For the user of the library in most cases the tree based parser will be the better choice. For this reason I will limit the documentation on this topic for now. Objects of the type XML_TREE_PARSER can be feed with a XML document split up in one or more strings. The following example parsers a XML document that is stored completly in a string object of the name `buffer'.
. . . local parser: XML_TREE_PARSER . . . -- somewhere the parser must be created (: !! parser.make . . . -- parse the XML-document parser.parse_string (buffer) -- and tell the parser that the end of the document has been reached parser.set_end_of_file if not parser.is_correct then -- whoops! there was an error in the docment. -- print out some information about that error print ("%N") print (parser.last_error_string) print (" at ln: ") print (parser.last_line_number) print (", cl: ") print (parser.last_column_number) print ("%N") else -- the document was parsed successfully. -- print out the structure of the document print (parser.out) end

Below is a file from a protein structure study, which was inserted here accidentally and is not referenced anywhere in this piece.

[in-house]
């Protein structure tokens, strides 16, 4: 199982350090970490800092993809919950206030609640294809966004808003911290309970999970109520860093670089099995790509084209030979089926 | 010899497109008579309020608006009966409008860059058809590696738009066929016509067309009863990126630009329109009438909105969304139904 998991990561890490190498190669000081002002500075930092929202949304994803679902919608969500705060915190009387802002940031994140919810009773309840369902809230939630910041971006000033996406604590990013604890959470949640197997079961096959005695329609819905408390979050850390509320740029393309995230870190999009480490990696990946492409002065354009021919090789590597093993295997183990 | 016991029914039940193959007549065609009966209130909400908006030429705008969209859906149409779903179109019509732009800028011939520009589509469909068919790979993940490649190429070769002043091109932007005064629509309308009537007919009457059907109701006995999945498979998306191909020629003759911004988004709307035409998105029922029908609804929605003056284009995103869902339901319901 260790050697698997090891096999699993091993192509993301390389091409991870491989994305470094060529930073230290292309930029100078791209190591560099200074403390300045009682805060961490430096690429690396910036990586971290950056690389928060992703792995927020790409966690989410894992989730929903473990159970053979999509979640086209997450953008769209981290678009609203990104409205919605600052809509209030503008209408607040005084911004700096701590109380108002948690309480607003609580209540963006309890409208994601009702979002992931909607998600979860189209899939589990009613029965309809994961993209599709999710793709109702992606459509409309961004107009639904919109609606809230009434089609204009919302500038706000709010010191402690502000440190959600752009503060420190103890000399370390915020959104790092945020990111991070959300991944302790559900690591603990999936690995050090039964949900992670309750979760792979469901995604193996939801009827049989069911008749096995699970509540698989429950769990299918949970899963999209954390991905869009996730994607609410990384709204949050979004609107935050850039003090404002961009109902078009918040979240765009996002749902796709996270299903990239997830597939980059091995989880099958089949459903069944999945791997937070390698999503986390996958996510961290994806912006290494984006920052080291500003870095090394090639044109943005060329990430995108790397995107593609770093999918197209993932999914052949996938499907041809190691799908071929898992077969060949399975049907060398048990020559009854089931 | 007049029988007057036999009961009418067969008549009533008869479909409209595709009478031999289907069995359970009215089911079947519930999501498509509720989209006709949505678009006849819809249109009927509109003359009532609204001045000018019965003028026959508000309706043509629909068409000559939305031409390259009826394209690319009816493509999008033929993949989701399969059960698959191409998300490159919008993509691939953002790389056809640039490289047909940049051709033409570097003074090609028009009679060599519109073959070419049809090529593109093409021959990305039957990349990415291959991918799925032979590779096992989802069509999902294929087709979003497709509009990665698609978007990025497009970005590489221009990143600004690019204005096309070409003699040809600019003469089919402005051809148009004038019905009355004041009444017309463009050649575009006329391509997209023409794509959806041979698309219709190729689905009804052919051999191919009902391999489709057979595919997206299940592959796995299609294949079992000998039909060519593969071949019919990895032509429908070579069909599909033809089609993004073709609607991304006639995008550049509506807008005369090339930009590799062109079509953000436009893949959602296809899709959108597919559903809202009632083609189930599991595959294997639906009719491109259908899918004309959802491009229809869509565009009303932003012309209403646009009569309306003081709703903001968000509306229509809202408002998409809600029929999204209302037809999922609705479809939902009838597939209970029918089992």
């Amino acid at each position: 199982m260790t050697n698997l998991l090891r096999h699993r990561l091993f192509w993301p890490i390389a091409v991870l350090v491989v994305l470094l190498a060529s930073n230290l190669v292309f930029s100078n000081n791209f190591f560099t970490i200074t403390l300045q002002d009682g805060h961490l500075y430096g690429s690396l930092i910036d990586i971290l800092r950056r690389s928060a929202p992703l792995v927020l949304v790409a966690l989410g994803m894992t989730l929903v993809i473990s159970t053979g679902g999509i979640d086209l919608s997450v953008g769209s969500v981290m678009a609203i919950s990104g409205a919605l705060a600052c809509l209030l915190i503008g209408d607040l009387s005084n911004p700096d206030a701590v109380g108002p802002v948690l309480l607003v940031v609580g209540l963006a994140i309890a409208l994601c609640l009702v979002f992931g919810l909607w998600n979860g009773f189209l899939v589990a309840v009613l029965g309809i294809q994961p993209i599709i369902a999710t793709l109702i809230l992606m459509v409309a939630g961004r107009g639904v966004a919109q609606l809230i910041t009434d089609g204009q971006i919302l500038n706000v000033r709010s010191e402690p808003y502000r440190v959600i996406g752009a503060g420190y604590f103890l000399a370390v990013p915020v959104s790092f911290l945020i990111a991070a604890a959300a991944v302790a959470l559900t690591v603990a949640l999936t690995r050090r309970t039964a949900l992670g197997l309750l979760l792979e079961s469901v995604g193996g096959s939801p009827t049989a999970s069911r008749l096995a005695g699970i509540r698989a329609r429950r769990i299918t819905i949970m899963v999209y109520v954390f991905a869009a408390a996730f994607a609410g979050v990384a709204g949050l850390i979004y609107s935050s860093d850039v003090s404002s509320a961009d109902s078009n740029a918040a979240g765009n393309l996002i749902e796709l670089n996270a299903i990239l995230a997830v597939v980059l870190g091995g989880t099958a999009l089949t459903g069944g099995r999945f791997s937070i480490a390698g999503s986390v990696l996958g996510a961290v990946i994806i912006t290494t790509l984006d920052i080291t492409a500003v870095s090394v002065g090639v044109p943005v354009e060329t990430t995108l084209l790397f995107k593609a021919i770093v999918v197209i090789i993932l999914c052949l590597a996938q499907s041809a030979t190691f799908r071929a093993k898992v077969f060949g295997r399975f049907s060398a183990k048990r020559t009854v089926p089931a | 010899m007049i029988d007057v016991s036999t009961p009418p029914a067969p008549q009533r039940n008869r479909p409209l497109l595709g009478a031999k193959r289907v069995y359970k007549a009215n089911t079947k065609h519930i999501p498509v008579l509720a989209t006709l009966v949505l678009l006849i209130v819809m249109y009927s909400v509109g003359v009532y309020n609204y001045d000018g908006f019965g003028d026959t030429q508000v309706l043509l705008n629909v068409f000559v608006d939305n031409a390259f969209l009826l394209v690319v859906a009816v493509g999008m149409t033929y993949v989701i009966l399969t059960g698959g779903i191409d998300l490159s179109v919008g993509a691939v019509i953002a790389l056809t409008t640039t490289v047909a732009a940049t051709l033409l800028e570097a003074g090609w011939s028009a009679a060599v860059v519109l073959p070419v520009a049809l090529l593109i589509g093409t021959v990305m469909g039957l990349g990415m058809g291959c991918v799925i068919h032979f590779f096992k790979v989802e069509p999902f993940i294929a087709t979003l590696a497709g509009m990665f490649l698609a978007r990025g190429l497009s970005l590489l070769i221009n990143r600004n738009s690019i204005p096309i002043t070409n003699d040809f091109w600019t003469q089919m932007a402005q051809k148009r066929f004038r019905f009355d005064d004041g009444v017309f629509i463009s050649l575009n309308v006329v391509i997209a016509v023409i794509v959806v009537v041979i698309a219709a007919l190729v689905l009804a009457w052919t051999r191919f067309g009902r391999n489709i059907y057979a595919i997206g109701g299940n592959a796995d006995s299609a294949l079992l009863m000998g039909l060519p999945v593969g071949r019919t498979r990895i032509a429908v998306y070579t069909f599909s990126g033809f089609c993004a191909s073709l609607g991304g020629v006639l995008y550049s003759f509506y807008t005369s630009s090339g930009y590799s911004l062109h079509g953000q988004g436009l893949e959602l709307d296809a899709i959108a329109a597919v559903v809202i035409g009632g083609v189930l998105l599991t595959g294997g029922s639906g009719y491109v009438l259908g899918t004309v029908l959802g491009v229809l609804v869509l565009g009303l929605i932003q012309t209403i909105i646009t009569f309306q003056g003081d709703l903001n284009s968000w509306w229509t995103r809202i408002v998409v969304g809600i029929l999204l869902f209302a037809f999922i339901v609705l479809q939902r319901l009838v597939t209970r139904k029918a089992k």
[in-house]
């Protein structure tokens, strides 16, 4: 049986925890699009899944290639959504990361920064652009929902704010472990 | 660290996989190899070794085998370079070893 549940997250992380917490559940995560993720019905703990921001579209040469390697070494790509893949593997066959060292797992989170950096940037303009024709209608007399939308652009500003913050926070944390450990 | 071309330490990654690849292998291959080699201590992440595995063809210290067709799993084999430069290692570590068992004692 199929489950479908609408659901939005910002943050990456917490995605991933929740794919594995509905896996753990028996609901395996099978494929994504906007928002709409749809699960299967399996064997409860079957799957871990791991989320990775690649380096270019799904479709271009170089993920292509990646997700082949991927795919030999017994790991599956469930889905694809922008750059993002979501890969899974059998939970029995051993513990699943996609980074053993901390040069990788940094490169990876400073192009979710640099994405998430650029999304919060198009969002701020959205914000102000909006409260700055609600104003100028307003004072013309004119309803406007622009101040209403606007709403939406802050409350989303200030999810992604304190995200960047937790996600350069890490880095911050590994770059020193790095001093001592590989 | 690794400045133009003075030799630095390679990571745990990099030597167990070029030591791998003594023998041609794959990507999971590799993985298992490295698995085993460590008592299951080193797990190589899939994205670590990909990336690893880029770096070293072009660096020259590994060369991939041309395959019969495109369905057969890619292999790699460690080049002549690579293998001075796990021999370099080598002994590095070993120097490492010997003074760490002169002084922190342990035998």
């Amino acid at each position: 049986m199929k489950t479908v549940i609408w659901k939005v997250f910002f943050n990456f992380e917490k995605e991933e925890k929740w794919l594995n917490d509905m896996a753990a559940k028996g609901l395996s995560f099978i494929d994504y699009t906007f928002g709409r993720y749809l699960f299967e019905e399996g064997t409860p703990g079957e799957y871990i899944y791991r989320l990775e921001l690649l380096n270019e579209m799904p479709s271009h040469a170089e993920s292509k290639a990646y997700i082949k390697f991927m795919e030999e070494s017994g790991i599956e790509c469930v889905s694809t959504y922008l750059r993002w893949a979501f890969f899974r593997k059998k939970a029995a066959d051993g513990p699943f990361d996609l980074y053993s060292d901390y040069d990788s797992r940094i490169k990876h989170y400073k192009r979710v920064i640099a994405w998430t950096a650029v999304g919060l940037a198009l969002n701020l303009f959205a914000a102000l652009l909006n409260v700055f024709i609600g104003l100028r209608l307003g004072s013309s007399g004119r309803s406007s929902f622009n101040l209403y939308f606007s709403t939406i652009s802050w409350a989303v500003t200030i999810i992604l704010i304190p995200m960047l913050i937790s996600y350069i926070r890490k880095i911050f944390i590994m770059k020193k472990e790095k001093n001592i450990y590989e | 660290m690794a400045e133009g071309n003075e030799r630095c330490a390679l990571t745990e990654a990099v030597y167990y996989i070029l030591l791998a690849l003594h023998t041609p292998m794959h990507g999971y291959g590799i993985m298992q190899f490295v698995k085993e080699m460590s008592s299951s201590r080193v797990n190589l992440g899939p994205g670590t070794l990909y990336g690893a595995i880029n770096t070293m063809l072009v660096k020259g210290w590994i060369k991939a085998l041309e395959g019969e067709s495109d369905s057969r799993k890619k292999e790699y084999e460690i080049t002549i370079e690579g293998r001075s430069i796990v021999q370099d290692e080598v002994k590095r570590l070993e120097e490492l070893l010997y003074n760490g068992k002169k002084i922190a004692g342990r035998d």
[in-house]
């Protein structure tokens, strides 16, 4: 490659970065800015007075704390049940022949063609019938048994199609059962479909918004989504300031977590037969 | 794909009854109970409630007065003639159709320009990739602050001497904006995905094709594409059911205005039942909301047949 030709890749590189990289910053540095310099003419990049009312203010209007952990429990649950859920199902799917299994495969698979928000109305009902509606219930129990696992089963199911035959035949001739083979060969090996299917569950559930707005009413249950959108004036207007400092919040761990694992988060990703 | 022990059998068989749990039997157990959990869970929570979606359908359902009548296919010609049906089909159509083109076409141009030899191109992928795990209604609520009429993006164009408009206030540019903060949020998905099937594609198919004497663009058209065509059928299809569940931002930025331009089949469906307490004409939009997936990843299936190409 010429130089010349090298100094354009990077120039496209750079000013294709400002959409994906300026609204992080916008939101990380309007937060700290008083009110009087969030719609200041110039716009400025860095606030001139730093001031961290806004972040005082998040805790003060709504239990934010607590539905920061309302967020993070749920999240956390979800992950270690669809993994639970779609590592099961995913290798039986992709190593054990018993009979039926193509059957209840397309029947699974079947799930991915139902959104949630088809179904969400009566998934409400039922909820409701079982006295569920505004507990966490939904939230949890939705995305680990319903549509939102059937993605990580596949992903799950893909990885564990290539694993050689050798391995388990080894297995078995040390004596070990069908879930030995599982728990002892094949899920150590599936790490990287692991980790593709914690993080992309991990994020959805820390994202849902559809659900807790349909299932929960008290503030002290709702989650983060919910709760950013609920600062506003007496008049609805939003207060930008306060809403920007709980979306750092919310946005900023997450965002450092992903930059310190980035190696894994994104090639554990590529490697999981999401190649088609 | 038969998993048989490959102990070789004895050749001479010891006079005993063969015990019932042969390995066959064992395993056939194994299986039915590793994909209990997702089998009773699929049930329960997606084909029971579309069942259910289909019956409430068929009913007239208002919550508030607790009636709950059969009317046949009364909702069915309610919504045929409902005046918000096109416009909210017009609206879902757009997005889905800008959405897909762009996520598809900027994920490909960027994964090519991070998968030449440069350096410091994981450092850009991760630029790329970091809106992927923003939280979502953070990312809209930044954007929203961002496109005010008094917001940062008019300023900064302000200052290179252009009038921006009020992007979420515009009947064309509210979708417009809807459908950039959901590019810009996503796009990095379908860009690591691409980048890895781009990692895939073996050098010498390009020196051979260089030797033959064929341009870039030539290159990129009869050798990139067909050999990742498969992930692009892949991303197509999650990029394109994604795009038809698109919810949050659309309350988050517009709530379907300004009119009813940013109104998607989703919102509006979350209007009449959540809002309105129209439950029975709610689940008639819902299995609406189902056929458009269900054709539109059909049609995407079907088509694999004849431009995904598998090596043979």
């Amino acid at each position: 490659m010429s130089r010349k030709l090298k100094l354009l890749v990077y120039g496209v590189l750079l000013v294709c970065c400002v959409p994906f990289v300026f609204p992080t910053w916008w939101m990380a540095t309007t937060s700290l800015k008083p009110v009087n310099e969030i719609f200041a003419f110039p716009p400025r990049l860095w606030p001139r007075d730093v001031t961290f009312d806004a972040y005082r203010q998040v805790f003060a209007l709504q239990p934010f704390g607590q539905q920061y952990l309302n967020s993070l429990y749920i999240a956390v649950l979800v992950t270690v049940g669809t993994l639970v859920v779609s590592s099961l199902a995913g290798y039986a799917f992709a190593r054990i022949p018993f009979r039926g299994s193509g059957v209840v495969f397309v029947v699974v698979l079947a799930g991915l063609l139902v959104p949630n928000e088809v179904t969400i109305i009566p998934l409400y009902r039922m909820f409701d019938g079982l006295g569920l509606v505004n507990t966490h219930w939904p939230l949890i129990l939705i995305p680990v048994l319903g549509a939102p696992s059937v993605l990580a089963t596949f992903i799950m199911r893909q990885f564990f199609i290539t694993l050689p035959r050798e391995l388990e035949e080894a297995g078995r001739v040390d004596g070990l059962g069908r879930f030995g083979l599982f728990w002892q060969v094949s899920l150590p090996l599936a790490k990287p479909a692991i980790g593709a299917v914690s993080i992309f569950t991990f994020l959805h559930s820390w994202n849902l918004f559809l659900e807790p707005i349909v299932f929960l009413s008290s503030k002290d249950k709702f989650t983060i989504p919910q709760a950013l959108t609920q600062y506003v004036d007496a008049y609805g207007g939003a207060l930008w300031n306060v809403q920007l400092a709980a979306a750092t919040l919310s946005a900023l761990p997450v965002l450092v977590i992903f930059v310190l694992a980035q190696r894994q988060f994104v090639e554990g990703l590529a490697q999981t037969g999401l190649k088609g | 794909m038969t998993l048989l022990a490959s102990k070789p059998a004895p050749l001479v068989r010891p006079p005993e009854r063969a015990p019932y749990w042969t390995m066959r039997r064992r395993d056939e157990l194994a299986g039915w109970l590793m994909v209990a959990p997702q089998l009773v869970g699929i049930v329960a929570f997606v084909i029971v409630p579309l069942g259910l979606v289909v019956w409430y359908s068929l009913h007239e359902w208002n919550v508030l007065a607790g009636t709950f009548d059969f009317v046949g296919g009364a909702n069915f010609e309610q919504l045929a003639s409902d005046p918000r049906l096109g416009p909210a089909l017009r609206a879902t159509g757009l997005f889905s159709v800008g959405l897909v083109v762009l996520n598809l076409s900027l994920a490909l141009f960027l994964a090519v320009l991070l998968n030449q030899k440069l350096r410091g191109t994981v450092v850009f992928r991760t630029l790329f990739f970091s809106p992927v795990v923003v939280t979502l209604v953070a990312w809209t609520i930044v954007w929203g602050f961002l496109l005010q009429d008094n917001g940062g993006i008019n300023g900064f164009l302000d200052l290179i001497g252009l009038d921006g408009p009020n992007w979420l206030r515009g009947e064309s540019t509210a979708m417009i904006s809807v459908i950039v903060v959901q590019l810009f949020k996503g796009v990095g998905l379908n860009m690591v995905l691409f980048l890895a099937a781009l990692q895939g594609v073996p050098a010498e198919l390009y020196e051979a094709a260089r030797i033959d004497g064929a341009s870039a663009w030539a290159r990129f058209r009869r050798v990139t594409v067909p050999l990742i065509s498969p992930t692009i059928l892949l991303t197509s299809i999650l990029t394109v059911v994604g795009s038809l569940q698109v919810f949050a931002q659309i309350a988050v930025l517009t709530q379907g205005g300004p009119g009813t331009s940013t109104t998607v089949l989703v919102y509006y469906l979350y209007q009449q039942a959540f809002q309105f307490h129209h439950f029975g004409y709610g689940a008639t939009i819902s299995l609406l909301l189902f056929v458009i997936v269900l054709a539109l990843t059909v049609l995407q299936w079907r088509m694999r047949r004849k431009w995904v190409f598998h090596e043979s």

The parser stores the information contained in the XML-document as a tree consisting of XML_NODES. The following is a inheritance graph of all nodes currently implemented.
The parser inheritance graph itself is presented in the next picture. You see that the tree parser not only inherits from the event based parser, but also from XML_DOCUMENT. Objects of the type XML_DOCUMENT represent a whole XML-document. They have a `root_element' of the type XML_ELEMENT and (in the future will) hold additional information given in the XML-document (i.e. the encoding)